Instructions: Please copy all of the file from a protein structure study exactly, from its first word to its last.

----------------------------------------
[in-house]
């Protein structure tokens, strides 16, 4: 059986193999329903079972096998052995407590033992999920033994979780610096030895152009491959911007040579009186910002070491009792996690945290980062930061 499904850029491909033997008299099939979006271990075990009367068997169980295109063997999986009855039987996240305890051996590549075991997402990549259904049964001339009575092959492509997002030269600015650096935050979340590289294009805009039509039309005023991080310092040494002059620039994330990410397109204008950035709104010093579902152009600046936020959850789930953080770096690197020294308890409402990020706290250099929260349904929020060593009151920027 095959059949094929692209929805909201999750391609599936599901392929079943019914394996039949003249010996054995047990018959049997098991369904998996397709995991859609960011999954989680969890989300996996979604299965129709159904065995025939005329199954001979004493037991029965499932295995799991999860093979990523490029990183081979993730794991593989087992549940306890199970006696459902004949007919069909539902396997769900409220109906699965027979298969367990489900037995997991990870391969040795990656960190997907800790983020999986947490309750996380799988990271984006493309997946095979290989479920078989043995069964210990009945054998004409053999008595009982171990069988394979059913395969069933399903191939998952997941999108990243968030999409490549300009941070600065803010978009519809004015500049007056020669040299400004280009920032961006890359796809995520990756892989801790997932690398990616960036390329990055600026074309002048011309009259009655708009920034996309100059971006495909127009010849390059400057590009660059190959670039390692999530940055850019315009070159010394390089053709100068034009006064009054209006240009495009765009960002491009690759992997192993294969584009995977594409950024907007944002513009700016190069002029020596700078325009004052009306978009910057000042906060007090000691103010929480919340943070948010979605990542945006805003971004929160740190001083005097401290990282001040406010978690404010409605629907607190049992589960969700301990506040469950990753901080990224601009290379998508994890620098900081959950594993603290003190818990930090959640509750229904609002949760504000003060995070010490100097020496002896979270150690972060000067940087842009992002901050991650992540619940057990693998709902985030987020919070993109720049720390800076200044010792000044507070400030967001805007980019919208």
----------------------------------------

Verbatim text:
[in-house]
């Protein structure tokens, strides 16, 4: 059986193999329903079972096998052995407590033992999920033994979780610096030895152009491959911007040579009186910002070491009792996690945290980062930061 499904850029491909033997008299099939979006271990075990009367068997169980295109063997999986009855039987996240305890051996590549075991997402990549259904049964001339009575092959492509997002030269600015650096935050979340590289294009805009039509039309005023991080310092040494002059620039994330990410397109204008950035709104010093579902152009600046936020959850789930953080770096690197020294308890409402990020706290250099929260349904929020060593009151920027 095959059949094929692209929805909201999750391609599936599901392929079943019914394996039949003249010996054995047990018959049997098991369904998996397709995991859609960011999954989680969890989300996996979604299965129709159904065995025939005329199954001979004493037991029965499932295995799991999860093979990523490029990183081979993730794991593989087992549940306890199970006696459902004949007919069909539902396997769900409220109906699965027979298969367990489900037995997991990870391969040795990656960190997907800790983020999986947490309750996380799988990271984006493309997946095979290989479920078989043995069964210990009945054998004409053999008595009982171990069988394979059913395969069933399903191939998952997941999108990243968030999409490549300009941070600065803010978009519809004015500049007056020669040299400004280009920032961006890359796809995520990756892989801790997932690398990616960036390329990055600026074309002048011309009259009655708009920034996309100059971006495909127009010849390059400057590009660059190959670039390692999530940055850019315009070159010394390089053709100068034009006064009054209006240009495009765009960002491009690759992997192993294969584009995977594409950024907007944002513009700016190069002029020596700078325009004052009306978009910057000042906060007090000691103010929480919340943070948010979605990542945006805003971004929160740190001083005097401290990282001040406010978690404010409605629907607190049992589960969700301990506040469950990753901080990224601009290379998508994890620098900081959950594993603290003190818990930090959640509750229904609002949760504000003060995070010490100097020496002896979270150690972060000067940087842009992002901050991650992540619940057990693998709902985030987020919070993109720049720390800076200044010792000044507070400030967001805007980019919208």